By Alison Taylor
In one of its closest votes this term council Monday quashed plans for an $8.7 million renovation and expansion of municipal hall.
It was a 4 to 3 vote against staff’s recommendations to make the 33-year-old hall bigger, more efficient and a safer work environment for staff at that price tag.
“I’m quite frankly embarrassed by municipal hall,” said Mayor Ken Melamed, who supported the plans. “We’re going to be increasingly embarrassed as we get closer to (the 2010 Olympic and Paralympic Games).
“It goes to our image in the world.”
Councillors Ralph Forsyth and Nancy Wilhelm-Morden also supported the plans, not without some concerns, but their arguments weren’t enough to convince their colleagues.
Councillor Tim Wake kicked off the dissenting voices on council, calling the $8.7 million plan “outrageous.” He believes the problems at the hall, including overcrowding and building code requirements, can be solved for roughly $2-3 million.
“Clearly we face a problem,” he admitted. “I just think there’s a lot of options here that we haven’t looked at.”
Chief among his concerns was growing the hall an additional 11,000 square feet — almost a 65 per cent increase of the current 17,000 square foot building. The plans included an expansion at the north and east ends of the building, which would, in part, encroach onto the parking lot. The additional space would not only create a new council chambers and customer service centre but also meet the demands of a growing staff.
“It’s the expansion part that I’m struggling with,” said Wake.
He said he would like to improve the quality of the building without making the existing footprint bigger.
Wilhelm-Morden said there’s a fundamental misconception that the hall is big enough right now. Eight full time staff members do not have a desk. They rotate from meeting rooms to work stations of staff that are sick or on maternity leave. A further eight positions at the hall are in the budget but have not been hired because of the lack of space.
“Right now we can’t house our staff,” said Wilhelm-Morden.
The hall has workspace for 75 staff and related support areas. It is not clear how much the staff will have to grow to meet the demands of hosting the 2010 Games. Nor is it clear how much those demands will drop after the Games and when Whistler reaches buildout — its self-imposed cap on growth.
“I just don’t understand why reaching buildout won’t see a reduction in staffing needs,” said Councillor Gord McKeever.
In the meantime, to meet the Olympic crunch, he suggests maximizing space at the municipality’s new library.
Councillor Eckhard Zeidler also spoke to the point that there has been a trend of creating facilities in the resort with one purpose, such as the library.
He said he could not look at the hall renovation and expansion in isolation when there will be other demands for space, such as the museum.
“There are other needs that are going to be looking for physical space,” he said.
For the past two years council has been meeting at Millennium Place as its old chambers were swallowed up by the demand for meeting rooms and office space at the hall. At Millennium Place a meeting requires the room to be set up and dismantled.
“This is not a satisfactory home,” said Wilhelm-Morden, adding that the venue will undoubtedly be more in demand closer to 2010, leaving council with no home for its official business.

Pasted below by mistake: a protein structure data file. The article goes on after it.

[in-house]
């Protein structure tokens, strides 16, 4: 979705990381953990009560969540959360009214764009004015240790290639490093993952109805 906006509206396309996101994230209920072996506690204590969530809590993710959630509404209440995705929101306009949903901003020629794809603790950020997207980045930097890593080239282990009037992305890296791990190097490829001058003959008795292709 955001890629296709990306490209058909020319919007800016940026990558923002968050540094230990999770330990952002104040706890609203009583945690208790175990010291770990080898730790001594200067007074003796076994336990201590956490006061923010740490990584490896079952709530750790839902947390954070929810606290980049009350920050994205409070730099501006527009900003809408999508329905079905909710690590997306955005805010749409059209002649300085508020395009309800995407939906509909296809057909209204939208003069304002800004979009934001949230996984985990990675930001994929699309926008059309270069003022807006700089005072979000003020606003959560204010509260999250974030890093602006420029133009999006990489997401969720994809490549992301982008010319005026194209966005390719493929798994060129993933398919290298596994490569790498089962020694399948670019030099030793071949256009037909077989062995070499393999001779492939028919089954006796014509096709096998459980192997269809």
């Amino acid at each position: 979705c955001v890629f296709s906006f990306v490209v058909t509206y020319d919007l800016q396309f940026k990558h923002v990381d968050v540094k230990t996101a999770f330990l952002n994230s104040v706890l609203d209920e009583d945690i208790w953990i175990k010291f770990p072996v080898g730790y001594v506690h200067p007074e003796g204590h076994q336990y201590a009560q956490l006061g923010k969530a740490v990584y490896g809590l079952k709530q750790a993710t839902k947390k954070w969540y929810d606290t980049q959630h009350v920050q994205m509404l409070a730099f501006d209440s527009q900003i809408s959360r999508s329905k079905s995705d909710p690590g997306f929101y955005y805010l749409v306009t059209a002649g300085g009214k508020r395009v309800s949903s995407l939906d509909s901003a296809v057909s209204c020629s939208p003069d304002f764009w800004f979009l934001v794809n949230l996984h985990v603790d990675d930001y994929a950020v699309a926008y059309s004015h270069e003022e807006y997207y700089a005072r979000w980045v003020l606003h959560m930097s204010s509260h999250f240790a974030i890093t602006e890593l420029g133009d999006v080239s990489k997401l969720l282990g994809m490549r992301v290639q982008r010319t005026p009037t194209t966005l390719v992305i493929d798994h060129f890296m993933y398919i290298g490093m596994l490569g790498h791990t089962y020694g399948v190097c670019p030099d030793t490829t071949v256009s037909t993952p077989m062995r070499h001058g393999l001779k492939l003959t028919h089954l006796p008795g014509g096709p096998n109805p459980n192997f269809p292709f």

Despite the shortcomings, which have been documented in a 2004 study, councillors were also concerned with the timing of the project.
It is scheduled to begin in the spring and take roughly a year and a half. This comes at a time when construction costs throughout the province are through the roof, as evidenced by the current library project, which has had several budget increases.
But development manager Gerald Longson told council that those construction costs aren’t likely to get cheaper the longer they wait.
“I don’t expect costs to come down,” he said.
Monday’s vote against the expansion and renovation does not mean the plans are off the table altogether.
The current budget has $5.7 million set aside for the work, which council approved in May.
Councillor Bob Lorriman questioned a $3 million budget increase in five months.
“We need to do an upgrade, I agree,” he said. “I don’t support (the plan) as it exists.”
The staff report to council states that price difference is due to a broader project scope, a better understanding of the building’s shortcomings, construction escalation costs and a large contingency budget due to the renovation nature of the project. The Emergency Operations Centre was also added to the latest budget.
The hall was built in 1973 at Adventures West on Alta Lake as the first Keg Steakhouse and Bar. The municipality bought the building for $1 in the early ’80s and moved it to its current location. It hasn’t seen any major improvements in its history and it’s showing. The heating and air conditioning is problematic, sections of the building are not wheelchair accessible, it’s not up to B.C. Building Code and the exterior is deteriorating in sections.
The upgrades would have addressed these problems and more, including the addition of a new one-stop Customer Service Centre and an Emergency Operations Centre in the event of a major resort emergency.
Staff is expected to come back to council with a revised project scope within the allotted budget. Council has also asked for staffing projections leading up to the Games and after the Games.